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Medieval English lyrical texts have come down to us as parts of manuscripts collecting a variety of topics, like The Harley Lyrics, or as marginal notes, when a medieval scribe thought a poem interesting enough to be jotted down. All in all we know about 450 manuscripts containing poems and lyrics between 1150 and 1500, for which we sometimes even have the music.

The range of themes in medieval English lyrics is great and can be divided into religious and secular.

  • Religious lyrics comprise complaints of Jesus and the Virgin Mary, songs and poems for various feasts of the church year, penitential lyrics and rhymed prayers to Jesus or Mary.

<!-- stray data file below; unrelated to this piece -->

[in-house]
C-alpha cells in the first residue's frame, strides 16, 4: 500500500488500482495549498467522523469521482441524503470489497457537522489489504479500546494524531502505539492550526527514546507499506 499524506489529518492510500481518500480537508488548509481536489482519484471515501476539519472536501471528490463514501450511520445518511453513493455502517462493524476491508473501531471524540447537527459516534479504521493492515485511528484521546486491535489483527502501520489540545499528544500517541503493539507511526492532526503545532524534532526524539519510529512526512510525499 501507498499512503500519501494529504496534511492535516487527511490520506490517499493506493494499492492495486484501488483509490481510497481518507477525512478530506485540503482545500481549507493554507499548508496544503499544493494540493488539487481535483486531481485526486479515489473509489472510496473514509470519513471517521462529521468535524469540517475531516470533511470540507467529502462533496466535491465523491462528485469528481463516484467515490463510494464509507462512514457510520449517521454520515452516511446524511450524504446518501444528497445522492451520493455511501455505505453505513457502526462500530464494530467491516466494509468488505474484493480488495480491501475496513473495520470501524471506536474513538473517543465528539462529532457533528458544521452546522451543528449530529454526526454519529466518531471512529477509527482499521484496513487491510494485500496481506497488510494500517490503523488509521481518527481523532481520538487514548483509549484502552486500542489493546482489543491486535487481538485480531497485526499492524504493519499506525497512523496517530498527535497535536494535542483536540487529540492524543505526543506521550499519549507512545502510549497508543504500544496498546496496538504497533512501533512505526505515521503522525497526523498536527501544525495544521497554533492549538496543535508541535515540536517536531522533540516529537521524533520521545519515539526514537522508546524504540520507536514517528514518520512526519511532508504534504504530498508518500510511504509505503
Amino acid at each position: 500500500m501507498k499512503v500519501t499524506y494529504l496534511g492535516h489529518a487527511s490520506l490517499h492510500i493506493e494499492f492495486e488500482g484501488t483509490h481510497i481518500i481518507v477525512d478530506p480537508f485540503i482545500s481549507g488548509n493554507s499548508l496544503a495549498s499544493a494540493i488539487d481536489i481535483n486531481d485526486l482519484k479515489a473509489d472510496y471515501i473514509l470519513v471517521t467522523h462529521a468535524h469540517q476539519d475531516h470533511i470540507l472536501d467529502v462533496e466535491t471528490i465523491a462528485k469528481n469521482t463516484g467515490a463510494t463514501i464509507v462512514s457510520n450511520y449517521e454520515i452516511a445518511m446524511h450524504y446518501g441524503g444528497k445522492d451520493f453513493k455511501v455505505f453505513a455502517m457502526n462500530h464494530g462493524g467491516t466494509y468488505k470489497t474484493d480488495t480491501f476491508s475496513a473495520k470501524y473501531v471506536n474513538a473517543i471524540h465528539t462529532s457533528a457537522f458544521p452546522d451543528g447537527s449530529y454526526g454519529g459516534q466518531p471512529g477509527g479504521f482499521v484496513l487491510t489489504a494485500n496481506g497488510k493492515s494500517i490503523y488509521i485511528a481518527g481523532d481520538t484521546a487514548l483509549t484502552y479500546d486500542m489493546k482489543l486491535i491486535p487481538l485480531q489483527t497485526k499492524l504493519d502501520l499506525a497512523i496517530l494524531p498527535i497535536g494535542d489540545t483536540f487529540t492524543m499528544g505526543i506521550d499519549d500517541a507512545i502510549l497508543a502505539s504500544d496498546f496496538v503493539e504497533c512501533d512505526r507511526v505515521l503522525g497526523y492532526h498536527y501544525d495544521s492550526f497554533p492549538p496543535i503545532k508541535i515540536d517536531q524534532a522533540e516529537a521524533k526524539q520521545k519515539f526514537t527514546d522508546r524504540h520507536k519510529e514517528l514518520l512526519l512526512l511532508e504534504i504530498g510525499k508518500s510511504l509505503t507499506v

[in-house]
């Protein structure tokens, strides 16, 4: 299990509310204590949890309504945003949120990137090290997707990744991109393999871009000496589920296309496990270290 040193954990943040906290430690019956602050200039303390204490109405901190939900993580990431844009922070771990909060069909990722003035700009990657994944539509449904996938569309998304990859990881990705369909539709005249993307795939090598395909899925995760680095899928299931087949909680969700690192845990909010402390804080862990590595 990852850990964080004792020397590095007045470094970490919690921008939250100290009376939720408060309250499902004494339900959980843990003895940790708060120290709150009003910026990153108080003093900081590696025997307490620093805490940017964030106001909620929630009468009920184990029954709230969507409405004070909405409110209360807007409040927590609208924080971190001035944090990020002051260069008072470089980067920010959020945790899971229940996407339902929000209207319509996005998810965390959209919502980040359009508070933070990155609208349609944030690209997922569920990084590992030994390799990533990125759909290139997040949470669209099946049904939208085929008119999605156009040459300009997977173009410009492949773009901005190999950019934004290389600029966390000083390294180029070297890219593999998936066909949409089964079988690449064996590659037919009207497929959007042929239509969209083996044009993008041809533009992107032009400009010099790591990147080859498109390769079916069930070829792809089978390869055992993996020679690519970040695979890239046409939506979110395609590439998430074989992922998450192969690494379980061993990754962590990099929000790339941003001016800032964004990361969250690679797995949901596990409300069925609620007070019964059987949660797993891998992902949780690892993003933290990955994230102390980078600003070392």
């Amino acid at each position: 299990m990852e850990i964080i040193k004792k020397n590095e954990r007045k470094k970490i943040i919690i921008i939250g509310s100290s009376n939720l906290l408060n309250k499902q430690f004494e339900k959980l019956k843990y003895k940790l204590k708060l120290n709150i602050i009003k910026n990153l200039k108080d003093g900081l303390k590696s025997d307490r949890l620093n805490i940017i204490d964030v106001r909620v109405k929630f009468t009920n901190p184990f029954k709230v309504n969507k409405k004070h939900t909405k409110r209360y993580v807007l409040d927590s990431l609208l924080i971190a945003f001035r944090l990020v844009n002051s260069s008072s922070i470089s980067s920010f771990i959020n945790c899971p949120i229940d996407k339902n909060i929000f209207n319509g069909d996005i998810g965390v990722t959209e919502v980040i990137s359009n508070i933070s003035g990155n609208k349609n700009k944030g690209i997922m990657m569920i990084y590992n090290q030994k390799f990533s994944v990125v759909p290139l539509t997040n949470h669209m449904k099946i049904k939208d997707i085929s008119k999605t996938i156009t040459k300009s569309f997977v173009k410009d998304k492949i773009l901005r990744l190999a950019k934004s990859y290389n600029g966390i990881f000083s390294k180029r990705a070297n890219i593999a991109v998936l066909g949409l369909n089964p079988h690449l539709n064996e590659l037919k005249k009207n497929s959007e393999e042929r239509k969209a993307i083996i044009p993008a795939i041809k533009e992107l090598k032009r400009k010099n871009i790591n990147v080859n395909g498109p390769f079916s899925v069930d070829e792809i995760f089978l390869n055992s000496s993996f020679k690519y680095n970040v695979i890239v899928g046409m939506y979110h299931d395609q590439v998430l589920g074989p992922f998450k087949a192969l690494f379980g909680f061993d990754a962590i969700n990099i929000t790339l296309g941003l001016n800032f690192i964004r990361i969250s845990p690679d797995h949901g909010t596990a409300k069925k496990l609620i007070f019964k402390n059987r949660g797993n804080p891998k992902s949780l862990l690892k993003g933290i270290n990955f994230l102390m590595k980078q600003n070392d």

• Secular lyrics include spring and love lyrics, political poems, poems on the contempt of the world, satirical verse, convivial and drinking songs.

The form of the lyrics also differs greatly: from cross rhyme (abab, bcbc etc.) to rhyme royal stanzas (ab ab bcc; introduced by Chaucer in his Troilus), from ballads and roundels to simple songs.

A special form of song is the carol that has survived up to nowadays as the famous English Christmas carol, but was used in medieval times for nearly any topic. An especially charming form of medieval poetry is the macaronic verse that reflects humour and a great love for playing with words and languages.

Lyrical Poetry